Chlamydia psittaci is a bacteria that typically infects birds and can infect other species, including horses and people. Not only does this potentially lethal bacteria pose a risk to mares and their unborn foals, it also poses a risk to veterinarians and stud workers who come into contact with infected abortion products, and can cause life-threatening pneumonia. Molecular studies of C. psittaci from foetal loss cases across Australia have revealed the same strain — ST24 — found in previous foetal loss cases and in parrots, such as galahs, sulphur-crested cockatoos, rosellas and budgerigars. This strain also poses risks to human health.
Over two consecutive foaling seasons (2019–2020), researchers followed mares and their foals from studs in the Hunter Valley region of NSW (13 in 2019; seven in 2020). The project team took monthly swabs from pregnant mares leading up to foaling and took swabs of the foals and placentae at birth. These swabs were tested for C. psittaci. The team also recorded and obtained samples from all chlamydial foetal loss cases that occurred on study farms during the 2019–2020 study period, and also in 2021, and applied molecular typing methods to characterise C. psittaci strains detected in all foetal loss cases on the farms.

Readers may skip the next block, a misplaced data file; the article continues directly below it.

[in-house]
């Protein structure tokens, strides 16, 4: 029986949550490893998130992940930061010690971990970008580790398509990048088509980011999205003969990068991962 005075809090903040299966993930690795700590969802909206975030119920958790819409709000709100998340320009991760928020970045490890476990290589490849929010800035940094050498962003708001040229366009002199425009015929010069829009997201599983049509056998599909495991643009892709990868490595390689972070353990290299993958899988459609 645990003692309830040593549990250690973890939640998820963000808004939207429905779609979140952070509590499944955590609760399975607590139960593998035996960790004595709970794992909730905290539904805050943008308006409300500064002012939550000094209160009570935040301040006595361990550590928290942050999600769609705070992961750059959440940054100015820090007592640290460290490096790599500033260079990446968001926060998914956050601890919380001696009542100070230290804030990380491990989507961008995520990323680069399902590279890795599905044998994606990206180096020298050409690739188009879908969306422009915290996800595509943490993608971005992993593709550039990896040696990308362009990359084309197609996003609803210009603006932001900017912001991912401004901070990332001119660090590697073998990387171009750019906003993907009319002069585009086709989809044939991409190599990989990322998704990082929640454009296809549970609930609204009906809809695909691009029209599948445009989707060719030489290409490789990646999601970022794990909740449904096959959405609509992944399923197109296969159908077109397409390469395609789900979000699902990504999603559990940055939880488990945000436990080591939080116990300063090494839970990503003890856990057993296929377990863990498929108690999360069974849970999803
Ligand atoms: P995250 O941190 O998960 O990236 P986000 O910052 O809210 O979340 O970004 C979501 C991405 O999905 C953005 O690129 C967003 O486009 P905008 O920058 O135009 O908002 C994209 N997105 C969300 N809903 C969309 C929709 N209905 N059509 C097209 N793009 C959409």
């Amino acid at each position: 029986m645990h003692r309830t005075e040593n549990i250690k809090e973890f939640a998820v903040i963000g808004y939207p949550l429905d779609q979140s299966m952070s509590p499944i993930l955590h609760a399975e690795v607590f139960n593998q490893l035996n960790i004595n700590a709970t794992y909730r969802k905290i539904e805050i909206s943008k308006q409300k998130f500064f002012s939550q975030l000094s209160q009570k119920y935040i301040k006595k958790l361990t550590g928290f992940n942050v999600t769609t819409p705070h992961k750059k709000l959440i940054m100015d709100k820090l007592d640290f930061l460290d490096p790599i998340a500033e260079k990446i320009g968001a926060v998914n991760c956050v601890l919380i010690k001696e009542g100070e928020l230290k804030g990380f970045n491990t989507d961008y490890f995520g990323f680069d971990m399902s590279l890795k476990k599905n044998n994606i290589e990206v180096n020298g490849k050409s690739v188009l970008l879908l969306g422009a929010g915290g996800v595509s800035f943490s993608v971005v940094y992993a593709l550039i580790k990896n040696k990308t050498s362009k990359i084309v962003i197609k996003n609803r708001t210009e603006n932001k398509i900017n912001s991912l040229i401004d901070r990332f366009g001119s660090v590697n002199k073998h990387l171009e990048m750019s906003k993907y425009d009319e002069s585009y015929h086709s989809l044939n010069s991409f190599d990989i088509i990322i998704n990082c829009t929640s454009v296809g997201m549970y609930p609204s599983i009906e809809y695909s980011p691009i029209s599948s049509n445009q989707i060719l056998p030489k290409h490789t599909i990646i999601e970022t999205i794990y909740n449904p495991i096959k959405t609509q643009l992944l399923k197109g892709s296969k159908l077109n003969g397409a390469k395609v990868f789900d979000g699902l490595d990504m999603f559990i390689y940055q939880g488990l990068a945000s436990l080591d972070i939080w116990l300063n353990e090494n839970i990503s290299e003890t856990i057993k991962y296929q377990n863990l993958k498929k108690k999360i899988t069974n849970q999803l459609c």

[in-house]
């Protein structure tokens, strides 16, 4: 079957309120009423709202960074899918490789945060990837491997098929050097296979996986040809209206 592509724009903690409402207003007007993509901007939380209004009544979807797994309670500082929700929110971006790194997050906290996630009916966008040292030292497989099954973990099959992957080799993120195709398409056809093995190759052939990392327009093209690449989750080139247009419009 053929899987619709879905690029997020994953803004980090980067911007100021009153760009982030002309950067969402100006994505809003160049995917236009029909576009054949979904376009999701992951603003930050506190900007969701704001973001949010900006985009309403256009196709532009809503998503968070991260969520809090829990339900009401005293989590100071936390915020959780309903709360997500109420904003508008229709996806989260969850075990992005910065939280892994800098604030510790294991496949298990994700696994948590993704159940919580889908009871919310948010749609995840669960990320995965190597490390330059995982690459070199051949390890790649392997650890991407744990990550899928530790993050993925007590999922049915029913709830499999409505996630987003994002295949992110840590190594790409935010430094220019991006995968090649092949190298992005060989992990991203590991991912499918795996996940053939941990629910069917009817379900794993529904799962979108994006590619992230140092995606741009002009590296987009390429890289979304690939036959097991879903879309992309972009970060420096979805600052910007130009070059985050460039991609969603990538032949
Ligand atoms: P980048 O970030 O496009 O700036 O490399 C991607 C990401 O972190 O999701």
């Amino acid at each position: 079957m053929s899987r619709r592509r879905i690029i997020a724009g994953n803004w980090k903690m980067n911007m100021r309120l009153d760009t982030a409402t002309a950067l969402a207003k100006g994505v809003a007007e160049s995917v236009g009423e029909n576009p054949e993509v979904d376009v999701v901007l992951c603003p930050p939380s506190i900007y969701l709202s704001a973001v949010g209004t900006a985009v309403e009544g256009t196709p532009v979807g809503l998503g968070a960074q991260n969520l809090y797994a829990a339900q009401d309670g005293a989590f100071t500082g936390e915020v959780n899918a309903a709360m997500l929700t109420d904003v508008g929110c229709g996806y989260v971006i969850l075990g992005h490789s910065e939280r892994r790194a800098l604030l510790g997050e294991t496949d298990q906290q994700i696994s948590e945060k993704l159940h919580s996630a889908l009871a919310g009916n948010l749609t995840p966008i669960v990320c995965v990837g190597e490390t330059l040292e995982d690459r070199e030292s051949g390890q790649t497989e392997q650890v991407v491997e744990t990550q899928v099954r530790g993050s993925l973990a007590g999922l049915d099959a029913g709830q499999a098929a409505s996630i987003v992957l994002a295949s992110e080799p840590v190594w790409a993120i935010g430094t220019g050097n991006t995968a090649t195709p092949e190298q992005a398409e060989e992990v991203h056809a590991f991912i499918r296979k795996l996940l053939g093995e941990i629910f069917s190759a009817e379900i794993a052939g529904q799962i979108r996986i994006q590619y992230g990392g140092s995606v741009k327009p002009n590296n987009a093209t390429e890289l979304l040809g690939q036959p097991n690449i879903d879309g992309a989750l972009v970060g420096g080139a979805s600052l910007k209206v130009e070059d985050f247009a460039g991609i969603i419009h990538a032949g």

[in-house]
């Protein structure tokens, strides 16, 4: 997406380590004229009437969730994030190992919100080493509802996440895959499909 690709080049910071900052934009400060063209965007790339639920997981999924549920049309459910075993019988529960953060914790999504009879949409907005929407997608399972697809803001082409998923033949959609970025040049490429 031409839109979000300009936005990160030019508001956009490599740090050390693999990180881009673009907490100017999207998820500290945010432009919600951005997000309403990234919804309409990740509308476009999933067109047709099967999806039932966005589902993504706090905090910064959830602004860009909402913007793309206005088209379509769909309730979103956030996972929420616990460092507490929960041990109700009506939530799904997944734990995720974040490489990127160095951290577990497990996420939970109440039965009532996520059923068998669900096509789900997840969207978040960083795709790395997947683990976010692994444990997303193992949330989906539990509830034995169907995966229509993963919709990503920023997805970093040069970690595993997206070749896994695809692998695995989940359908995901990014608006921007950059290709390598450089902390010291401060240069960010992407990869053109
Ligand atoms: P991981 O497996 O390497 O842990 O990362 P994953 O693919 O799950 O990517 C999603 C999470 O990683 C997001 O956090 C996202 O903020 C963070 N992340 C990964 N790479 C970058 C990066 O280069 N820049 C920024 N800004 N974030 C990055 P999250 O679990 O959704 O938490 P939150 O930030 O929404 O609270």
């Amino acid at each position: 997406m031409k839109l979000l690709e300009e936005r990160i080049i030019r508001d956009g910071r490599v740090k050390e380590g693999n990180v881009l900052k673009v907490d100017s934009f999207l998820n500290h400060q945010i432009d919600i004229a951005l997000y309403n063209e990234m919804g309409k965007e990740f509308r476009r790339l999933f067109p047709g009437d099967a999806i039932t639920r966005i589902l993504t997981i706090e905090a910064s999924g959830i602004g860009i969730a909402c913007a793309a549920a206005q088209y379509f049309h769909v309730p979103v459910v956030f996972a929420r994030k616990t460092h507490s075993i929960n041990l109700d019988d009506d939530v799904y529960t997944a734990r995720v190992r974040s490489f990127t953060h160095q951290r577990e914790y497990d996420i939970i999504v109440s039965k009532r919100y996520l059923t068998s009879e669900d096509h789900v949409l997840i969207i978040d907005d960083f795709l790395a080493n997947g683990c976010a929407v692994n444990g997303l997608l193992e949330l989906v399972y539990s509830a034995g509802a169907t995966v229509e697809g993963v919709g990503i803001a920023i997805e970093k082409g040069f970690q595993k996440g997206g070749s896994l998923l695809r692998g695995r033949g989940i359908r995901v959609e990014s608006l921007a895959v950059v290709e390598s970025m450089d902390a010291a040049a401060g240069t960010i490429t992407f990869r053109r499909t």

There were nine chlamydial foal losses during 2019–2021 on six of the study farms. In all cases, the aborting mares did not show any clinical signs, and high loads of the pathogen were detected in foetal samples. Molecular typing characterised the ST24 strain in samples from these cases. The research also revealed healthy mares and foals can be infected with low levels of C. psittaci, however the impact of this low-level infection on equine health remains unknown. No specific risk factors were found for C. psittaci relating to the pregnant mare. However, detection of this pathogen in both healthy animals and foetal loss cases was consistently higher during winter.